Samsung Galaxy Watch 4 & Watch 4 Classic review: Just in time

Samsung ditched its in-house wearable OS, Tizen, to co-develop Wear OS 3 for the Galaxy smartwatches and it's both the same and different — but good in the end.

Samsung Galaxy Watch 4 (right) and Galaxy Watch 4 Classic (left)
(Image: © Daniel Bader / Android Central)

Android Central Verdict

Bottom line: The cheaper of the two Galaxy Watch models, the Galaxy Watch 4, has everything you want from a fitness smartwatch but lacks the stainless steel heft and rotating bezel of the more expensive Watch 4 Classic. But if you want the green colorway, which is lovely, the Watch 4 is your only option. The Galaxy Watch 4 Classic was the true flagship of the Samsung wearable lineup with a stainless steel build and rotating bezel, plus all the great performance, health tracking, and longevity of the Galaxy Watch 4. The Galaxy Watch 5 Pro has supplanted it, but you don't get the Classic's rotating bezel.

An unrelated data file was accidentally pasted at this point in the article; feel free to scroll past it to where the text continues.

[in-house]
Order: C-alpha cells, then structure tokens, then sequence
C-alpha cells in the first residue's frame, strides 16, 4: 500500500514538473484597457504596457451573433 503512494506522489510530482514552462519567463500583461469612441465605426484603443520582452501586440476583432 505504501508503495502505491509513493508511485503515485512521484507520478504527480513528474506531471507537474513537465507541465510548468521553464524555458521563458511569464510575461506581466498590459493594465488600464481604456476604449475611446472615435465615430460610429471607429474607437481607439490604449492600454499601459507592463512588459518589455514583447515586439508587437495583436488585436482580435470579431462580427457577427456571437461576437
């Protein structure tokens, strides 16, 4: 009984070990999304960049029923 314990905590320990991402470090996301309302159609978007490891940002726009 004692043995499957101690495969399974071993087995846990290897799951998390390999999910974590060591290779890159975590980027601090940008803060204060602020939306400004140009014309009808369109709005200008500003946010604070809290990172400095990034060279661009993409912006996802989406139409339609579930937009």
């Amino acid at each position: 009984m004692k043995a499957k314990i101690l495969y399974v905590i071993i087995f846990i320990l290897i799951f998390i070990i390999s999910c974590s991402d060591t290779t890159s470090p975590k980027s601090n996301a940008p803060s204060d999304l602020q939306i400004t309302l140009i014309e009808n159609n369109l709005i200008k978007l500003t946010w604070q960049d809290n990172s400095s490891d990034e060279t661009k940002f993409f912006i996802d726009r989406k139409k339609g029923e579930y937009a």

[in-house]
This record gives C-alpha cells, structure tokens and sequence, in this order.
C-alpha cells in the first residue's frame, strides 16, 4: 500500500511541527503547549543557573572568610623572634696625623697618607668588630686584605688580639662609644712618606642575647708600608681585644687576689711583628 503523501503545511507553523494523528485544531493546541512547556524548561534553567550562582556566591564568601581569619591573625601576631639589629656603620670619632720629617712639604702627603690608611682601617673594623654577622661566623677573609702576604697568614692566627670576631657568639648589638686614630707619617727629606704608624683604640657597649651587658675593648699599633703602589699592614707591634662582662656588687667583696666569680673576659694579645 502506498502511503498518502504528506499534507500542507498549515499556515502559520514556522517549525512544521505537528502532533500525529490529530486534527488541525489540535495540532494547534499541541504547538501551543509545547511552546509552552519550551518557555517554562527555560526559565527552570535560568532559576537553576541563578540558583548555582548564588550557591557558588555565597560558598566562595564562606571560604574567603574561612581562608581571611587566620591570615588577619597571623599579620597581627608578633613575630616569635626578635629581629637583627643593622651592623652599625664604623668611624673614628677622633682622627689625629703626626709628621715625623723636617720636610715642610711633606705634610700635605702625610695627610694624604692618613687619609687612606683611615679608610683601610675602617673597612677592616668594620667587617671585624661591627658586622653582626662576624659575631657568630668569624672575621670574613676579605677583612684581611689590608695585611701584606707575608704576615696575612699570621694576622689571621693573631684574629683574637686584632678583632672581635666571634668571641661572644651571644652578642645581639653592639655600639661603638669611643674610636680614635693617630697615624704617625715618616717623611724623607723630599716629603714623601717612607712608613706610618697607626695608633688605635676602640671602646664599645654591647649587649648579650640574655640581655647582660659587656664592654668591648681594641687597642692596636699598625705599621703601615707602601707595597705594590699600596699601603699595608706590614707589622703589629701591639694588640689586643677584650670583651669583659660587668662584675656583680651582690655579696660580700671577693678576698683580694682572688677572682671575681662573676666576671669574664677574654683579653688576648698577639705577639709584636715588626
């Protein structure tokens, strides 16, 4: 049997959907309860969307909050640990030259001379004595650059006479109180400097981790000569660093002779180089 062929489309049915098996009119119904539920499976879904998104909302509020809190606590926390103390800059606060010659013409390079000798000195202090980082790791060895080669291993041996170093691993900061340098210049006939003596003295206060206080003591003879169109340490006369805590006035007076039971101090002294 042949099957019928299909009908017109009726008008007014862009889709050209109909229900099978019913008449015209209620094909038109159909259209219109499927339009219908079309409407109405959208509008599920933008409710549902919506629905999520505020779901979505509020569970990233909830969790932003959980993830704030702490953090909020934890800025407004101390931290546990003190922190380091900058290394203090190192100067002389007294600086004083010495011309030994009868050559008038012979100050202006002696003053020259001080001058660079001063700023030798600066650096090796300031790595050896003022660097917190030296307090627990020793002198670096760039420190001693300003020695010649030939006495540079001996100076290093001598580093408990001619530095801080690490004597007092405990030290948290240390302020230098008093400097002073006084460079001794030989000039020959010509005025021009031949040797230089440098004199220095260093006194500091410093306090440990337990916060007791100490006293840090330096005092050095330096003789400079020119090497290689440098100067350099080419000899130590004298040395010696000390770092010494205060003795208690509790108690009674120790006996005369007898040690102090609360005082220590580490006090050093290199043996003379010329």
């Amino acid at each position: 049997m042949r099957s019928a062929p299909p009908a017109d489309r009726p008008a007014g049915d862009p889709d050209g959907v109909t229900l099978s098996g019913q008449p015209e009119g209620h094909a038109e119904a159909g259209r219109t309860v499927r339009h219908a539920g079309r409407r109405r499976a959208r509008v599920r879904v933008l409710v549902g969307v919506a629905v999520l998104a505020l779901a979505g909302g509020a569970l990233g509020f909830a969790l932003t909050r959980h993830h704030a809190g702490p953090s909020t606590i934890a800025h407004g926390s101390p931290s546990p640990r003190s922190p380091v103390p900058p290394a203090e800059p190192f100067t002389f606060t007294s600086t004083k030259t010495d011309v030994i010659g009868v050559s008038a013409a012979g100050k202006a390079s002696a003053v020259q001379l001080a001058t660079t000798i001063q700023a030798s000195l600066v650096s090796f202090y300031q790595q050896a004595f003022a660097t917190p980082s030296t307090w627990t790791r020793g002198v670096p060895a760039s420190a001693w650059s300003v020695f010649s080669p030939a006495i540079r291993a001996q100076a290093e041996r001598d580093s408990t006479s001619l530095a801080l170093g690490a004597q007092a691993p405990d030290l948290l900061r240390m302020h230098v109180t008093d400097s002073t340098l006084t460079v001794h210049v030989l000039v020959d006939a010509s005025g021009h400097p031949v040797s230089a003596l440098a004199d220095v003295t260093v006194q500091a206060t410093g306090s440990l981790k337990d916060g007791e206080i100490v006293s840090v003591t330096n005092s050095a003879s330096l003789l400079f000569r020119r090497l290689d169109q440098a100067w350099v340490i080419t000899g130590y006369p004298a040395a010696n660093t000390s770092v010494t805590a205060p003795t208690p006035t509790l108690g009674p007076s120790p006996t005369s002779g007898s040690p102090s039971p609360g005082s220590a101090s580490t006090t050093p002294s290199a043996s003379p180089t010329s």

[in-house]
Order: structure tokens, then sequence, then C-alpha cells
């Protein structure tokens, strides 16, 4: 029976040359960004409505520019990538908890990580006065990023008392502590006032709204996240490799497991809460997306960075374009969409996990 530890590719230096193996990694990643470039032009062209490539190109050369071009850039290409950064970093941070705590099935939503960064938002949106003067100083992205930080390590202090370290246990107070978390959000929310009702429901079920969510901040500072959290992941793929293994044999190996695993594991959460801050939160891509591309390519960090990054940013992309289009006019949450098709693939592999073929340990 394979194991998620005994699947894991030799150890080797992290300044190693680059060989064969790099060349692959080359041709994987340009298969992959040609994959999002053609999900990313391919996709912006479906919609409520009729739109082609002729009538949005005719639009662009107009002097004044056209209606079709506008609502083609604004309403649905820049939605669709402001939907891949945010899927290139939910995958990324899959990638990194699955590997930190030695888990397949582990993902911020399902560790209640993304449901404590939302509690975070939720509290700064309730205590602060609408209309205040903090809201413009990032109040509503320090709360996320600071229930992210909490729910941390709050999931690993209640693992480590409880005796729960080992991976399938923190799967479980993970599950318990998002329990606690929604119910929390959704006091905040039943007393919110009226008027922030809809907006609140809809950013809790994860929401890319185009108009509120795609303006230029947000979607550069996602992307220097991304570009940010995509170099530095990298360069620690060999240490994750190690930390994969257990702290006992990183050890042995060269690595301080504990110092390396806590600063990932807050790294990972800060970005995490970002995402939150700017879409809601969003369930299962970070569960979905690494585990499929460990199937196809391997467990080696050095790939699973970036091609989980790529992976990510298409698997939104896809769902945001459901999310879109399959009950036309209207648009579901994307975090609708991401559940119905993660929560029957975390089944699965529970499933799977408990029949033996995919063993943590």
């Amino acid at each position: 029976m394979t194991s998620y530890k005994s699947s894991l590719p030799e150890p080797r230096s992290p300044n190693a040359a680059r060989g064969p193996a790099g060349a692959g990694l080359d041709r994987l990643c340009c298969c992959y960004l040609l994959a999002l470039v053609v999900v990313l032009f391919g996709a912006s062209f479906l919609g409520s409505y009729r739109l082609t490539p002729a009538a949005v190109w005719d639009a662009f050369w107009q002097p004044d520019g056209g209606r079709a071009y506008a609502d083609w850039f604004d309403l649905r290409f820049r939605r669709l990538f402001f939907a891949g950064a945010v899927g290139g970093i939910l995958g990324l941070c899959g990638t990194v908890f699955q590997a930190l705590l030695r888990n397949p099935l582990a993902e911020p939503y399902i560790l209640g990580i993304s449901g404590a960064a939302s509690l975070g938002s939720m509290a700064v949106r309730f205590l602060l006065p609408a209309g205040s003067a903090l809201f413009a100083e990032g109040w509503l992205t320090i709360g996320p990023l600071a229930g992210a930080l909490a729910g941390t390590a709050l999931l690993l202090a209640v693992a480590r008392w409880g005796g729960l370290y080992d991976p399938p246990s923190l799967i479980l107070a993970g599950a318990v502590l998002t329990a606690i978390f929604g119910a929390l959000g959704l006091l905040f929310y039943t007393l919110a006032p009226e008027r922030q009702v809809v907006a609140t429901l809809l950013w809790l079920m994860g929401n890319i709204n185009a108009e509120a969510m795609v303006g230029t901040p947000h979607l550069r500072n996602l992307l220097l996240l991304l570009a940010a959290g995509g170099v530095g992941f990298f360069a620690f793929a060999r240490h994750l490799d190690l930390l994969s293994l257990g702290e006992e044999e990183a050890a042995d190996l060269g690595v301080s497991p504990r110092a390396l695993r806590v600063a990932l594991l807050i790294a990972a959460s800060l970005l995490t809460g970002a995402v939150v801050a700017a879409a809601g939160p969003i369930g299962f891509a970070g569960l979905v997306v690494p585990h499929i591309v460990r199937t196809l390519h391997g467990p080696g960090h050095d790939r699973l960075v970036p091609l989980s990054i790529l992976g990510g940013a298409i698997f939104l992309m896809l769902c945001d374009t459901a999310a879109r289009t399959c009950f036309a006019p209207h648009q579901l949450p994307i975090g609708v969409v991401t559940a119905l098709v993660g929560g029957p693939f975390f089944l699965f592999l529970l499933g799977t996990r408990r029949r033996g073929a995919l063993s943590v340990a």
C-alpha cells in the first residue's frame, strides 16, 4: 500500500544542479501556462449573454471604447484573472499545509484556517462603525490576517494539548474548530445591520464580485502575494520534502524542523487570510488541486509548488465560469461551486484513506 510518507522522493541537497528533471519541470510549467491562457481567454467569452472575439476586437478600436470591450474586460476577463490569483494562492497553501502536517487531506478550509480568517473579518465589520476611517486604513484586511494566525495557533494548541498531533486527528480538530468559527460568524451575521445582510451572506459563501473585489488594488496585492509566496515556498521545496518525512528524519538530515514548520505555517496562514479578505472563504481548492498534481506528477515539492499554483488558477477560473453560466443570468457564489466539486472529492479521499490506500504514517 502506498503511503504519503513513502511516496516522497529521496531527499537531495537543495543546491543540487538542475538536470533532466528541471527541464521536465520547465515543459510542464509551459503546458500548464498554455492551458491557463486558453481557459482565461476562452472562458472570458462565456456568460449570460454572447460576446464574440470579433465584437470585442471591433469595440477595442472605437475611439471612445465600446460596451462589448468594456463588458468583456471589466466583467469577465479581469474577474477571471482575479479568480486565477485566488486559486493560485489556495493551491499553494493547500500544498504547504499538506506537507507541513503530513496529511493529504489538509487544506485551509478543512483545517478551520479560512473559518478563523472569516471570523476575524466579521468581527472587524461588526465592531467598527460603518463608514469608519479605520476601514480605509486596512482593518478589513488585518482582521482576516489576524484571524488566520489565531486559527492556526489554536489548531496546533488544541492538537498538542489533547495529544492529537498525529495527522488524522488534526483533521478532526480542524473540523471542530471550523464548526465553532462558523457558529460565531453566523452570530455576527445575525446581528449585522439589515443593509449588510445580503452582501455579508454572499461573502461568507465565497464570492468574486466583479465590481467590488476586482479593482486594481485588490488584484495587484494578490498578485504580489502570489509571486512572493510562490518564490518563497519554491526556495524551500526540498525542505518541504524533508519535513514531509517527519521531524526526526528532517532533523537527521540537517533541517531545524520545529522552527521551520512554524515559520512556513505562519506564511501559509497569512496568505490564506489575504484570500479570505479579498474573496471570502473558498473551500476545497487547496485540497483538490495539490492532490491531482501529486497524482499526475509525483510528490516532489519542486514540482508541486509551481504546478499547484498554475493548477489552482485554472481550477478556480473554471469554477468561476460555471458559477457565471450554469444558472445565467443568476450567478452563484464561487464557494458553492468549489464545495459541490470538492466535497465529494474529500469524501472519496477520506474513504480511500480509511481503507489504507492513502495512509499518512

• +

    Better price than Galaxy Watch 5

  • +

    Performance and battery life not far behind GW5

  • +

    Comprehensive health tracking features

  • +

    Wear OS 3 offers access to Google services

  • +

    Included band is comfortable


  • -

    Capacitive gesture navigation is finicky

  • -

    Occasional tension between Samsung and Google services

  • -

    Now supplanted by Galaxy Watch 5 and Pixel Watch

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On the surface, the Samsung Galaxy Watch 4 wasn't the "this changes everything" device many hoped for. But the watch proved to be more than the sum of its parts. It represented the coming together of two capable but flawed parties trying in earnest to solve an intractable problem: the floundering, belly-up state of Android smartwatches at the time. 

When Google and Samsung co-announced their partnership in May 2021, the former yielded some control of its OS to the Korean company, and the latter committed to replacing Tizen with Wear OS 3 on all future smartwatches. Still, it wasn't clear whether it would yield positive results for the entire industry or just, well, Samsung.